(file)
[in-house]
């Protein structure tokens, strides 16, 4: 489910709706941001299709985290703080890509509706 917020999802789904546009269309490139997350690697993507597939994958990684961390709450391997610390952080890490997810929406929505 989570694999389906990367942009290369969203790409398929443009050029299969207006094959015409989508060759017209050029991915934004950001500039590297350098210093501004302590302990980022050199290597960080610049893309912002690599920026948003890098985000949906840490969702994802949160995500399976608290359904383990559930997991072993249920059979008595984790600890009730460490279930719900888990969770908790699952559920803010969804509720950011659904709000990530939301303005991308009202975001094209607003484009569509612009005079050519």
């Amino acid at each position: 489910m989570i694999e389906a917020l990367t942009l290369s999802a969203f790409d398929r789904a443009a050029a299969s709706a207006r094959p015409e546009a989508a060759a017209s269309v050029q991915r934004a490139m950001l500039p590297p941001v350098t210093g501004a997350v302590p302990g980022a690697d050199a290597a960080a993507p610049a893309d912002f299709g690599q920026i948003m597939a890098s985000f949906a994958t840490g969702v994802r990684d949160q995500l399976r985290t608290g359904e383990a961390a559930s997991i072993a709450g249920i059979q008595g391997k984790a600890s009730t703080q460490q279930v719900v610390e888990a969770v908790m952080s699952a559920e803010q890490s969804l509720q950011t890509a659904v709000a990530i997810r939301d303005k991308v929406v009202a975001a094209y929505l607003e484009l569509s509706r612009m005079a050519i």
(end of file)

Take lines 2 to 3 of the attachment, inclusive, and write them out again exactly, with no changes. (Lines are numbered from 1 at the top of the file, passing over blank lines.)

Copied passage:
């Protein structure tokens, strides 16, 4: 489910709706941001299709985290703080890509509706 917020999802789904546009269309490139997350690697993507597939994958990684961390709450391997610390952080890490997810929406929505 989570694999389906990367942009290369969203790409398929443009050029299969207006094959015409989508060759017209050029991915934004950001500039590297350098210093501004302590302990980022050199290597960080610049893309912002690599920026948003890098985000949906840490969702994802949160995500399976608290359904383990559930997991072993249920059979008595984790600890009730460490279930719900888990969770908790699952559920803010969804509720950011659904709000990530939301303005991308009202975001094209607003484009569509612009005079050519």
């Amino acid at each position: 489910m989570i694999e389906a917020l990367t942009l290369s999802a969203f790409d398929r789904a443009a050029a299969s709706a207006r094959p015409e546009a989508a060759a017209s269309v050029q991915r934004a490139m950001l500039p590297p941001v350098t210093g501004a997350v302590p302990g980022a690697d050199a290597a960080a993507p610049a893309d912002f299709g690599q920026i948003m597939a890098s985000f949906a994958t840490g969702v994802r990684d949160q995500l399976r985290t608290g359904e383990a961390a559930s997991i072993a709450g249920i059979q008595g391997k984790a600890s009730t703080q460490q279930v719900v610390e888990a969770v908790m952080s699952a559920e803010q890490s969804l509720q950011t890509a659904v709000a990530i997810r939301d303005k991308v929406v009202a975001a094209y929505l607003e484009l569509s509706r612009m005079a050519i």